I am a deep space junkie. When it comes to astronomy, it is deep sky all the way for me. Be they globular clusters, nebulae, open clusters, or galaxies, those faint fuzzies are my primary interest. Planetary watching, lunar study, and double star observing all run a very distant second. However, the reality of modern city living (especially in my central London location) is that light pollution can make enjoying those deep sky objects very challenging indeed and tends to restrict observation to the brighter showpiece examples. As such my passion for DSOs tends to follow me to dark sky locations such as Astrocamp in the Brecon Beacons or far away locations such as Namibia and Oman (you can read about my recent Namibian adventures here).
About a year ago, I decided to give double star observing a try, and over the course of the last 12 months, I have taken the time to observe a great number of them. The initial attraction was light pollution, be it from our nearest celestial neighbour, the Moon, or the manmade variety, has little impact on the observation of double stars, making the pursuit ideally suited to city living.
Many dedicated double star observers enjoy the challenge of splitting doubles with very little separation, often seen as a badge of honour for the quality of the optics in their telescope, but this holds little interest for me. I have found the aspect of double star observing that captivated me to be colour contrast. Those double stars where each component has very different hue often present a striking and memorable view in the eyepiece. The most famous example is Alberio (β Cygni) located in the Summer Triangle constellation Cygnus, which shows a brighter amber/yellow star and dimmer partner, but with more intense blue-green colour. There are many more examples I have come across over the last year, a few of which I would say rival or perhaps even beat Alberio in the contrast stakes (Almach – γ Andromedae is my particular favourite) and I present my top choices below.
I have ordered the list by Right Ascension, providing the coordinates for the brightest component in each double. In most examples the separations are so fine that such a distinction is unnecessary though one or two on the list have angular separation measured in minutes of arc rather than seconds. I have also provided the position angle of the secondary relative to the primary. Make sure to account for the field orientation of your scope, for example a Newtonian would invert the field so North would be at the bottom of the accompanying diagram.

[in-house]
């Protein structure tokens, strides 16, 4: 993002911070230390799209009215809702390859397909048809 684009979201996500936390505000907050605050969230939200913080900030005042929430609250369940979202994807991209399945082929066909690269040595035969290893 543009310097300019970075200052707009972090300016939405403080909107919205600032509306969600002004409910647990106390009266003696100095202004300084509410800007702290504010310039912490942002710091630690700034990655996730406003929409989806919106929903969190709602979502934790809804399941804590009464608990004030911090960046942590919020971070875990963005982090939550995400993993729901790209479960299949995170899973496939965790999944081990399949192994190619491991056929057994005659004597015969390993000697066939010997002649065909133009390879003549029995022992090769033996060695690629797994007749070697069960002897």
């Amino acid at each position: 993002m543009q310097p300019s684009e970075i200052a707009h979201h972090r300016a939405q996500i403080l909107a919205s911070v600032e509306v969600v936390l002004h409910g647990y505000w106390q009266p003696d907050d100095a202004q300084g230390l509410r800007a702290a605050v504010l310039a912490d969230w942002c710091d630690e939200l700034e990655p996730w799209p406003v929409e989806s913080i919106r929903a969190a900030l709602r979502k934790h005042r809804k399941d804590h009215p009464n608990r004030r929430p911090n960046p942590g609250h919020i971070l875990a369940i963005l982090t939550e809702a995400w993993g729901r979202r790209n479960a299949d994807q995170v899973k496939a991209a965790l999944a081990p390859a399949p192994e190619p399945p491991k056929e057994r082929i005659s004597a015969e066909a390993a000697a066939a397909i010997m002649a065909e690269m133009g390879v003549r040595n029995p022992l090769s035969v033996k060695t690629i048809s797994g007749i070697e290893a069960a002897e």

Rather than provide my own commentary on the perceived colour (and risk “colouring” your own view by creating expectations), I have given the stellar classification of each component which is based on spectral characteristics of each star and the numerical separation on the Morgan-Keenan class system of O, B, A, F, G, K and M. O stars are the hottest and M the coolest and each category are further divided from 0 (hottest) to 9 (coldest). Roman numerals are added for luminosity class. For example the Sun is a G2V star. Alpha Lyrae (Vega) is classified as A0V. Using my methodology, the colour difference would be given as 2 (A to G is two steps).
As far as appropriate magnification goes, I have read all sorts of rules and thoughts on the topic, but I have found the most pleasing views are achieved by using just enough magnification to separate the components. For widely spaced stars, magnification of 30-60x seems to work well, and for tight doubles, magnifications of 100-200x can be needed. My recommendation is to experiment and discover what works best for you.
One tip for enhancing colour perception is to slightly defocus the view through a low-power eyepiece. As you defocus the star and they become small blobs, the colours become more apparent.
The table is by no means and exhaustive list of colour contrasting double stars, so if you have any more examples please leave a comment and I will add them to the list.
You may have noticed that one or two of my choices actually have the same spectral class which begs the question what colour contrast could there be? While some colour differences seen are real and related to temperature, others are merely an illusion, a contrast effect between stars of differing brightness. So the question is, what colours do you see?